A place I spent thousands of dollars at for six years worth of school and held multiple jobs pushing the great ideas of the college now has a sour taste in my mouth along with a place that desperately needs help. It may take a while for that to go away.


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The end, the beginning, and then…

20140504-132636.jpgA lot of things are ending in the next couple of weeks- I’ll be graduating with a master’s degree ending my academic career (for now), my assistantship contract is up ending my job at SUNY Oswego, and my museum internship will be completed with the ending of this semester.

The good news is, there are great things waiting for me on the other side. I start a job at Onondaga Historical Association in a month, I continue my job at a foundation, and I gain the freedom to, well, do whatever I want.

Thinking back, I always had a good excuse for why I didn’t go out: school. Yes, it’s a lot of work. No, I shouldn’t have done that. Now, I’m at a crossroads- I can decide I’m going to be boring and make excuses or I can go out and do something, anything, in the time I make for myself. I can’t keep saying I don’t feel like driving or spending money. If I want to do something I’m going to go for it.

I’m going to go at my jobs with everything I have as well as my personal life.

I want to start projects, books, trips, and whatever else to learn and grow outside of a classroom. I’m going to meet people wherever I go and learn to love to do new things. And sometimes, when the mood strikes, I’ll be a bum and sit around drinking beers at a bar with my friends, but that’s not all I’ll have to look forward to.

I feel good about starting a new chapter in my life. This one needed to end. And then? Well, who knows.

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What I’m Thankful For

Recently I’ve learned not to complicate things; that I’m a simple person that thrives on the little things. So when I started thinking about what I’m thankful for, I thought of all the things I’ve learned over the last few years about myself and where I currently live, Oswego, NY.

My list may seem cliche and boring, but to me, after learning about all the hardships of those in my community without the same “Zella” luck that I’ve been able to take advantage of, it made me appreciate what I have even more.

With that being said, here’s my list of things I’m grateful for since I started living on my own and learning about what it takes to survive.

1) I can afford to turn my heat on: For many people, this is an unaffordable luxury. It’s not terribly expensive, despite National Grid charging $60 in “delivery fees,” but for some this is a burden that can only be combated with layers of clothes while in the house.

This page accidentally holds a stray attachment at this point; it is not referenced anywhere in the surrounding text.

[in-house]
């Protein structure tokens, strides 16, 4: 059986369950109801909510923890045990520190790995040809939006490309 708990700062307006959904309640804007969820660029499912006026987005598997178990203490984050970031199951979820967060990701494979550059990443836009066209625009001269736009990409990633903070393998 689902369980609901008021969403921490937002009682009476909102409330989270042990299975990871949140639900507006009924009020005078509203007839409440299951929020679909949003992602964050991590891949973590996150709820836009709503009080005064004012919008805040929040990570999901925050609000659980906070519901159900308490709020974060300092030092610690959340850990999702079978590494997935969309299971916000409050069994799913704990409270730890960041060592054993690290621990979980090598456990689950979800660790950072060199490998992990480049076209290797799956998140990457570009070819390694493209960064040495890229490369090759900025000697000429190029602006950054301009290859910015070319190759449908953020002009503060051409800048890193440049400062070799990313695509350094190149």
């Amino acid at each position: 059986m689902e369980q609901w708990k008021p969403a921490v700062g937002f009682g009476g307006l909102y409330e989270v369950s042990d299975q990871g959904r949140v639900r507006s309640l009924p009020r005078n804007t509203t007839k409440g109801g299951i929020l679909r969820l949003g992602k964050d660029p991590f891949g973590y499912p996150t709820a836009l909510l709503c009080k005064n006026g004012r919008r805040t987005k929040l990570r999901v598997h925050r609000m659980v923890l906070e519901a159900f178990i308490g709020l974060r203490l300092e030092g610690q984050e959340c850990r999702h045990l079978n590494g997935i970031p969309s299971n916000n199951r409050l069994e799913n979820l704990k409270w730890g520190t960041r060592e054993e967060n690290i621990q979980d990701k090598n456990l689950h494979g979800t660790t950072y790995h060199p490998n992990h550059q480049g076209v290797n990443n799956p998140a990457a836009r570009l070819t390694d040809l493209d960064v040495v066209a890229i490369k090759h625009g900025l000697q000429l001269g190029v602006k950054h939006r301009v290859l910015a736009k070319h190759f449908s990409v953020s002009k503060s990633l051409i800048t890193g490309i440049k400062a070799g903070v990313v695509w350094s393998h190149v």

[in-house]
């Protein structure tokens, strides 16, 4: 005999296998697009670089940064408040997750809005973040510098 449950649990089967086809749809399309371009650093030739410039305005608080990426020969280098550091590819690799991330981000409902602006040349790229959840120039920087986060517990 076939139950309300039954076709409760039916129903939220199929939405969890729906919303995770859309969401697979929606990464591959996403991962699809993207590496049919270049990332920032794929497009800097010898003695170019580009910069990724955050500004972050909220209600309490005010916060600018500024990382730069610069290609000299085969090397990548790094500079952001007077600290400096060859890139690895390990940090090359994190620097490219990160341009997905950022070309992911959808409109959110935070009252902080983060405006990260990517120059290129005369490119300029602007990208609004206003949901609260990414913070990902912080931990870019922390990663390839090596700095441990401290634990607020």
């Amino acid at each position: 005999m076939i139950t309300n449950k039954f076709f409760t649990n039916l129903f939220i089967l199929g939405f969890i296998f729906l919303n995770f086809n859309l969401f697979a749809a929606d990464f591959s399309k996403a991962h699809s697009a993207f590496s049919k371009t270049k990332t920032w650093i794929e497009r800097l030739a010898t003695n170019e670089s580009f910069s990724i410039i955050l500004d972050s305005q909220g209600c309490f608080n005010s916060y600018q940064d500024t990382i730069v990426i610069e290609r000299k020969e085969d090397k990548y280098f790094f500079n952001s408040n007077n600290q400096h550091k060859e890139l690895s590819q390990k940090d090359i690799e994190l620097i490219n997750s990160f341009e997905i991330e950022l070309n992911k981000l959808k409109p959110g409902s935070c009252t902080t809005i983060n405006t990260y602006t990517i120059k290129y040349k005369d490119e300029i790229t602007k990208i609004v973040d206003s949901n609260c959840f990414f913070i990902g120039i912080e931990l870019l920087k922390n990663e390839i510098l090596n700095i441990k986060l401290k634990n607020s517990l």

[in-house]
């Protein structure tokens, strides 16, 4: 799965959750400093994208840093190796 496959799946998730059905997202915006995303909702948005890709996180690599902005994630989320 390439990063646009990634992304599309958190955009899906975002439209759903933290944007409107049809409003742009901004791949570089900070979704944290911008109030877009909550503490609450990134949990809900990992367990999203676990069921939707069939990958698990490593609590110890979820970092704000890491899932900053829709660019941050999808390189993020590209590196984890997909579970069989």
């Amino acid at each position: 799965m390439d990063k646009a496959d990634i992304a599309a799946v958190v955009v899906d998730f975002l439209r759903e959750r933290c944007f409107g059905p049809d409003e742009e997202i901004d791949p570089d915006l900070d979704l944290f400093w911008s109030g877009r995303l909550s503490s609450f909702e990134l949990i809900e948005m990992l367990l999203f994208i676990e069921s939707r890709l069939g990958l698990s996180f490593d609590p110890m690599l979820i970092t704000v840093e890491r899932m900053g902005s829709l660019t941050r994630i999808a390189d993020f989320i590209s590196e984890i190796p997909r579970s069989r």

2) My car starts every time I need it to: Another thing that people may take for granted, my car is the most expensive thing I have and something I’m really proud of now that I am paying for it on my own.

3) I have a (two) job(s): They’re not much, but I can pay my bills and frankly, isn’t that all we need?

4) I can afford to eat what I want, when I want: My favorite part of Italy wasn’t the history or the sights, it was about what the Italian people really care about: Food, culture, and conversation. When I visited my family in Milan, we didn’t do anything extravagant; nothing that would get a wow out of a thrill seeker. We went on bike and car rides, swam in a river, went to festivals, and ate and ate and ate. Though this is something a lot of people don’t find to be one of the more important parts of their lives, the fact that I get to surround myself with good people and tasty food makes my life a little better, and I’m glad I can afford to do it.

5) My clothes fit: Everyone complains about clothes and I’ll admit, I do too. But when I really think about it, I have clothes that fit and make me look a bit better when I need to go into public.

6) I have people around me that genuinely care about my existence: Good friends are hard to come by and even harder to keep in your life, especially if you met them in college. However, I’ve been lucky enough to keep a good group of people in my life for quite some time now, even if they live 3 or 6 hours away. When I messaged old high school buddies to help me be a part of Movember, they signed right up with me. When I call a friend in Buffalo and ask what’s going on, we spend over an hour shooting the breeze and planning a visit to each other’s current residence. It’s amazing; something I’ll never take for granted. My family, too, has continued to be a rock for me to stand on in a time of need, even if it’s not of the fiscal nature. I can always call my parents or grandparents for a good laugh and some reassurance.

7) I’m on my way to a Masters Degree: I was lucky enough to have most of graduate school paid for by my employer, SUNY Oswego, making it easy for me to concentrate on my studies and complete my degree in 4 semesters. With one more semester remaining, I’m happy with what opportunities have turned into over the last 2 years.

8) And of course, my girlfriend: She’s put up with me more than anyone of the last 2 years. Between never being home, reading or writing papers when I am home, and making sure I eat every day, there hasn’t been a person more involved with keeping me on the right track than Leah.